Nespresso has been growing at a strong pace for a long time globally, but has only scratched the surface in the US. They are trying to change that with the introduction of Nespresso ads on US television starting today. The ads will run, telling consumers that they have the best cafe right in their home.
The Ad features the Nespresso Latissima Plus machine - a small machine that can froth milk at the touch of a button and create a whole host of cafe style coffee drinks. It's not a Clooney based ad series, like they run in Europe, but the idea is to introduce the Nespresso concept, not continue growth among consumers who are already aware of Nespresso.
Have you ever wondered how green your coffee is? I am not talking about the quality of green coffee, but instead the environmental impact of one of the most popular habits in the world. Let's face it, a lot can go wrong;
Product is grown in a developing nation where environmental standards may be low - equipment belches pollution, erosion and runoff can be a problem in mountainous areas, etc.
Uncertain use of chemicals to kill insects, weeds, fungus, and to help fertilize the coffee plant all take their own toll on the environment
Shipment to your local roaster from half way around the world
Roasting with fire - can you say "Global Warming"?
Packaging - almost all coffee packaging uses a barrier of some sort. That usually means plastic, metal or both
Package that coffee up in a K-Cup, and you have a nightmare on your hands. I don't think things are really that bad, but you get the idea.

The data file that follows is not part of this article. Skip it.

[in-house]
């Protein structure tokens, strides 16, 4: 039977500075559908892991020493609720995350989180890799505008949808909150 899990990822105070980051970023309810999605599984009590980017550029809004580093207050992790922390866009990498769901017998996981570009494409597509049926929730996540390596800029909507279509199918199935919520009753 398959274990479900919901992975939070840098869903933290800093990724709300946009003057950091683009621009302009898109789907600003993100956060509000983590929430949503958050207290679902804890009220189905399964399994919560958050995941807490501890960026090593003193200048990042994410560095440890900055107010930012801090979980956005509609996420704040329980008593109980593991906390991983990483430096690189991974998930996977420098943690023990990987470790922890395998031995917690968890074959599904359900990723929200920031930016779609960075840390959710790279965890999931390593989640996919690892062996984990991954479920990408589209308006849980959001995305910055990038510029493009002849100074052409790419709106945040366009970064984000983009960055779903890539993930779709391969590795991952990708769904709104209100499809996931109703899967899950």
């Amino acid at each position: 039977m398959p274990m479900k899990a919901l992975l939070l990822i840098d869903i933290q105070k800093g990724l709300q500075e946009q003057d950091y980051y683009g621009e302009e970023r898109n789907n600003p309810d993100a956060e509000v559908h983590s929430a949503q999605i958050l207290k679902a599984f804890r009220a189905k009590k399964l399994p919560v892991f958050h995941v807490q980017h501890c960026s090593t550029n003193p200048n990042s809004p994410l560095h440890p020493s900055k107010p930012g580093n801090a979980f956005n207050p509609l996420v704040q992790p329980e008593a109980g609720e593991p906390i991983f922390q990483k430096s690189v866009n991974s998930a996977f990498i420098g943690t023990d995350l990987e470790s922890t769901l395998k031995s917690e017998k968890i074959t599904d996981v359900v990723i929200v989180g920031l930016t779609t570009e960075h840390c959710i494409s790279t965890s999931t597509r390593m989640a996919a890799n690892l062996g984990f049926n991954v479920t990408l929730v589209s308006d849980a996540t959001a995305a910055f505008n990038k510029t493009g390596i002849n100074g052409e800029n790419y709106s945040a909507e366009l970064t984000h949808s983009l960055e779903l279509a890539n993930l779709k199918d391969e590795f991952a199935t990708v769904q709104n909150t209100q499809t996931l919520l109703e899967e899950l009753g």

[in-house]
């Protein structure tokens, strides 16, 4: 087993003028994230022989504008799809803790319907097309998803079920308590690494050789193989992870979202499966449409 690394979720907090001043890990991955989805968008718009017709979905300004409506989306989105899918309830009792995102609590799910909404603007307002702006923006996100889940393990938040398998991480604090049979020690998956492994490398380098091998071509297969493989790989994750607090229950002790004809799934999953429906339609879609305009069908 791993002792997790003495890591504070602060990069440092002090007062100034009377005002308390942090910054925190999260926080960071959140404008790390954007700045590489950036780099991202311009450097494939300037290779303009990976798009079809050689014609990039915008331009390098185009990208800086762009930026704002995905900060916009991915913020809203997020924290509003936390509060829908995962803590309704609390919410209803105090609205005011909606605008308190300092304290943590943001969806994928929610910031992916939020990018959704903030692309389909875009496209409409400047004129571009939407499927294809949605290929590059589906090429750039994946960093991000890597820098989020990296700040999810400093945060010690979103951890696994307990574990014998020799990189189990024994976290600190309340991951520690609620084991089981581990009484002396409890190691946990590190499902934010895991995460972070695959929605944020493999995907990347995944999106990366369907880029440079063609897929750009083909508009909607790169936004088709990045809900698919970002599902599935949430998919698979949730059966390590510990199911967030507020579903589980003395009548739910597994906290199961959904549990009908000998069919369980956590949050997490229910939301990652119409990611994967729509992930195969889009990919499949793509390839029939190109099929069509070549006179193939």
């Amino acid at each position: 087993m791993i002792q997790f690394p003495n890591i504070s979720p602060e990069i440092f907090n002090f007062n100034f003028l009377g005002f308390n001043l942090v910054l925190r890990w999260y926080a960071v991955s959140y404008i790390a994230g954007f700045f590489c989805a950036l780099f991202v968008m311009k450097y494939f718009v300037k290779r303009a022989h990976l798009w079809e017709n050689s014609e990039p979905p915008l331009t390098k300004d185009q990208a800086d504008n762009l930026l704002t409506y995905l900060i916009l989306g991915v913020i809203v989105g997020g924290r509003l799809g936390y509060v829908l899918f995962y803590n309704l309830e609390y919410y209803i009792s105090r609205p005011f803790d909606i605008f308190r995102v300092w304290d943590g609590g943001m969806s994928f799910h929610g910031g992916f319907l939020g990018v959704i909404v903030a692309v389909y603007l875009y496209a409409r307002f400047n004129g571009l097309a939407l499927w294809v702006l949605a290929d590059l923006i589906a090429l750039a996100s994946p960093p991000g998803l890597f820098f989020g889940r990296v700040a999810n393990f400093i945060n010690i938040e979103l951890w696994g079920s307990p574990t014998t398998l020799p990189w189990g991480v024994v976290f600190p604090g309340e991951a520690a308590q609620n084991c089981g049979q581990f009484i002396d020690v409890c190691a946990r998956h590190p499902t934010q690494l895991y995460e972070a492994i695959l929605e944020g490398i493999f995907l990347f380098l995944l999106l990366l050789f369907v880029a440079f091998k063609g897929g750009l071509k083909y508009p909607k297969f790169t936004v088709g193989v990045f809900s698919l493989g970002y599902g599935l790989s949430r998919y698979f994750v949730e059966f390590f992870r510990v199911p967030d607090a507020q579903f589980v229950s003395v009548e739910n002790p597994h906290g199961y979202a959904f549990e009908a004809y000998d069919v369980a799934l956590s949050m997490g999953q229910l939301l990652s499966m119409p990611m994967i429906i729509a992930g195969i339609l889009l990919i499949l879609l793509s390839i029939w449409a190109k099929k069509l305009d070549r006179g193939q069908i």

Over the last twenty years, there have been a lot of developments to counteract the perils above, enact change and improve the world through the coffee crop. One shop in Hamilton Ontario seems to be taking things to an extreme. Coffeecology sources their coffee with an eye towards sustainability and economic impact. They have also taken the notable step of packaging their coffee in mason jars that consumers return for a deposit. Want a weekly delivery of coffee? Sure, they handle local deliveries on their bike.
Read more at the Coffeecology website and at Treehugger who detailed out some of the greener steps that coffee shops and companies can choose to take.
Ironpeddler: Looks like the espresso capsules are different than the current read more Ironpeddler: Looks to be a bit pricey at $599.99 for a read more ludo: We have it in store in New Hampshire. read more John Grabowski: The Targets near me (Northern California) all have Nespresso machines. read more Ironpeddler: While they all look good, they are so problematic. Either read more